Mike: That is one thing that really made me think of you, Dean, as a great person to cover one of our podcasts, and that is because you covered that full journey, everywhere from the presales to the sales and contracts and, certainly, the sales with onboarding and support, so a good overall variety of that customer journey. Well great. Well, I know where you currently are in terms of customer success and being able to kind of quantify what that looks like where you currently are. I know a lot of businesses. They love speaking to customer success on their terms. You know, metrics like ARR and what kind of cross-sell and upsell metrics are we looking at on a quarter-by-quarter basis.

Mike: It seems, where you currently are you've flipped that a bit, and what I mean by that is you've flipped it so that in your business you look at it and put more focus on the customer rather than just all of those internal metrics. I wondered if you could kind of speak to some of those aspects?

Dean Thompson: Absolutely. As you said, a lot of companies fall into the trap of thinking about ARR or ACB and TCU retention, things like that, and as I spent a lot of time educating our exec teams on those are your health metrics. Or, like Centrify, those are Centrify health metrics how well we do with those kinds of things. That's not what the customer thinks about when they consider themselves healthy, right?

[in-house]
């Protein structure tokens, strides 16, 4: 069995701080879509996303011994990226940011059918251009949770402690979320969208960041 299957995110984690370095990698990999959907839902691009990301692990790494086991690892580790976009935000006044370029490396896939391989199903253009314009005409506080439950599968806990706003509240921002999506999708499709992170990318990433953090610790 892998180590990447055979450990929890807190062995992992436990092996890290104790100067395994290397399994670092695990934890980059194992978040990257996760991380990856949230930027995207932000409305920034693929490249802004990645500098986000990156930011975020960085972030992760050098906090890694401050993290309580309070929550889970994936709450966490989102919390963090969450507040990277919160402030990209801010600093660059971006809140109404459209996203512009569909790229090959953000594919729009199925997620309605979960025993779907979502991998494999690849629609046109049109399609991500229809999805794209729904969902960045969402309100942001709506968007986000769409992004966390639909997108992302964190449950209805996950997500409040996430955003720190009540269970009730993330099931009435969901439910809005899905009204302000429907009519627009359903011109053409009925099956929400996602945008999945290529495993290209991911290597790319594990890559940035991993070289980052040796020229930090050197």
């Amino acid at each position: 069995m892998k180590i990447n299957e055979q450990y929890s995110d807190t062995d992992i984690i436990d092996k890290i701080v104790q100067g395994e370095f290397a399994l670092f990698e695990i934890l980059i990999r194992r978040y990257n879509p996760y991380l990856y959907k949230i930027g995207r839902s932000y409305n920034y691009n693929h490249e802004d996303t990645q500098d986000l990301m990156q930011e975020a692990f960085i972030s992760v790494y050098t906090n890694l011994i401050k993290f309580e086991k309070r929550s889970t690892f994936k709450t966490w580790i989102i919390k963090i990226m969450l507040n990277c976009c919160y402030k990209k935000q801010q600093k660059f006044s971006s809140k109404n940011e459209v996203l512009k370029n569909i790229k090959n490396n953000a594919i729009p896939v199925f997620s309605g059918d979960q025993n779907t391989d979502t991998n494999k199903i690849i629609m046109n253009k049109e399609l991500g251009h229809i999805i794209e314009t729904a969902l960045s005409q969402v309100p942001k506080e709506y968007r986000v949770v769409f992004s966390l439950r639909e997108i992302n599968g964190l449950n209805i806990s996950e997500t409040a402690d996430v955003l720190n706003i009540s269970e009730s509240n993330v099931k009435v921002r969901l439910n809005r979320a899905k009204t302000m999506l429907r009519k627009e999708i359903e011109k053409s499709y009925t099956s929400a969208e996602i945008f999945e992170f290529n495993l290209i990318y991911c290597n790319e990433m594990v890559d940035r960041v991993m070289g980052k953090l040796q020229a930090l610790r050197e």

The customer's thinking about time to value with the software. How long does it take until I've got it up to where my organization's getting something back from it? Am I leveraging as much of the product as I can? Am I using all of the licenses that I have? Do I have a well-educated staff? Am I solving problems that I'm measured on? I'm not necessarily... Obviously, there's always return on investment, but it's the total cost value of having the product, and so We spent a lot of time talking to our customers, talking to our SEs, our sales organization, our professional services team, and our support organization about what would be a customer's health measurement. There's four different main areas that we put it into and we metricked all of this to roll up to a score that we call customer health. The first thing we looked at was, obviously, just adoption. If they've got a thousand licenses of your product, are they using all 1,000 licenses? Nobody likes paying for a product and not using it.